Gay tourists in Phnom Penh are welcomed with open arms, just like any foreign traveler. Cambodians are known for their polite, hospitable nature and love seeing visitors exploring their city. To be honest, they are more likely to stare at you for being a Westerner than they are for being in a gay relationship. For more info, be sure to check out our interview with local boy Aaron from Phnom Penh about what gay life is like in Cambodia.
The gay area of Phnom Penh
Whilst there isn’t a real gay ‘area' in Phnom Penh, the city does have a thriving gay scene. It reminded us of a smaller, less hectic version of the gay scene of Bangkok, with several gay bars and clubs spread out across the city like Blue Chilli, POC, and Toolbox. Plus, we were surprised to find not one, BUT TWO, gay saunas to relax and meet other guys.
In terms of Pride parades, Phnom Penh has hosted one every year since 2003, drawing hundreds of LGBTQ Cambodians and their allies. It’s a massive deal as it washes the city with vibrant colors and music, sending a message to queer youth across the country that it’s OK to be gay!
Heading to Phnom Penh soon?
Phnom Penh International Airport is located at least an hour out of the city, with travel times taking longer depending on traffic. Let's just say getting to your hotel can be a mission! We like to pre-book a private transfer so that we don't have to deal with the stress of finding transport, haggling over prices and the like.
Gay hotels in Phnom Penh
As far as exclusively gay hotels go, Phnom Penh isn’t as lacking as you may think. We found gay hotels like Arthur & Paul, as well as others that just ooze gay friendliness! And even when a place didn’t specify their attitudes towards LGBTQ couples, we never ran into any problems when checking in and asking for a double bed. Here are the best gay hotels in Phnom Penh to check out:
Arthur & Paul (men only hotel)
In a nutshell
- Gorgeous male-only gay hotel
- So fabulous, each room is named after a famous gay couple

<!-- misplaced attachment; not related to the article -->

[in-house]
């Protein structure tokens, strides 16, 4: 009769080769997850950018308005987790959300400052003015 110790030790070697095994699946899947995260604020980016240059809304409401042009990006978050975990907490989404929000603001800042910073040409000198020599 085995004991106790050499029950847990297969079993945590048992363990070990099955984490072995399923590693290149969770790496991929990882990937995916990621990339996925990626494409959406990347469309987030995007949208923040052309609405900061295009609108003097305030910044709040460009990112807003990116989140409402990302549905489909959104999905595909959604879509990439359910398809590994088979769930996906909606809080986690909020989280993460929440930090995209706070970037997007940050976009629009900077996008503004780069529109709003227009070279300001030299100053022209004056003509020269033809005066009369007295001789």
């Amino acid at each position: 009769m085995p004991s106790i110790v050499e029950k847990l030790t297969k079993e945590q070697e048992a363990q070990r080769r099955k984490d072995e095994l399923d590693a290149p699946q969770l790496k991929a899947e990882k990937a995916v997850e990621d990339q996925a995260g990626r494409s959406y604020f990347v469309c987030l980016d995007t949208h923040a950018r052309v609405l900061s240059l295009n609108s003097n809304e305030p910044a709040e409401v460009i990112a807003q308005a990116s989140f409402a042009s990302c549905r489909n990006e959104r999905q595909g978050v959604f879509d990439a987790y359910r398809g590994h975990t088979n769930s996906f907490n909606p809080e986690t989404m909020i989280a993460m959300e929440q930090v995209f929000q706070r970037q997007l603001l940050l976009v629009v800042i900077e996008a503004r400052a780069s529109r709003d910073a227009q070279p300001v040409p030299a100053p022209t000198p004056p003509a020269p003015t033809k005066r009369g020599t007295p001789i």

- Hot male staff ready to pamper and massage you
- Scrumptious French cuisine in the restaurant
You know we’re a sucker for an all-male gay hotel – there’s always bound to be some shenanigans going about…
On their website, they describe a stay at Arthur & Paul as a “gay adventure”… and boy, does that hit the nail on the head! Half-nude guys frolicking around the poolside. Hot male staff eager to pamper their guests. The bar blasting classic gay anthems.
They even named each of their bedrooms after beloved gay couples, like Elton and David, Jules and Jim, and of course, Stef and Seb! …. we’re joking about that last one, but could you imagine?
The rooms are stylish and cosy, with Italian showers, a minibar, and a queen-sized bed. Who knew elegance could be so simple? The 52ft (16m) saltwater pool is where all the action happens, and most guys hang out by during the day.
Now, most guys in Phnom Penh know Arthur & Paul for one thing and one thing only, and that’s their sauna. There you can get a professional rubdown from a trained masseur, and if you’re lucky, a *not so professional* rubdown from a handsome stranger you may meet… more on this below.
Prices at Arthur & Paul start from $187 per night:
STAY WITH A GAY LOCAL
Misterb&b is the Airbnb equivalent for the LGBTQ community. Unlike on Airbnb, you know your host is gay, voiding any nasty surprises when you check-in. It is also a great way to meet gay locals and discover the underground gay scene. Click below to get 10 € (or $10) off our first booking.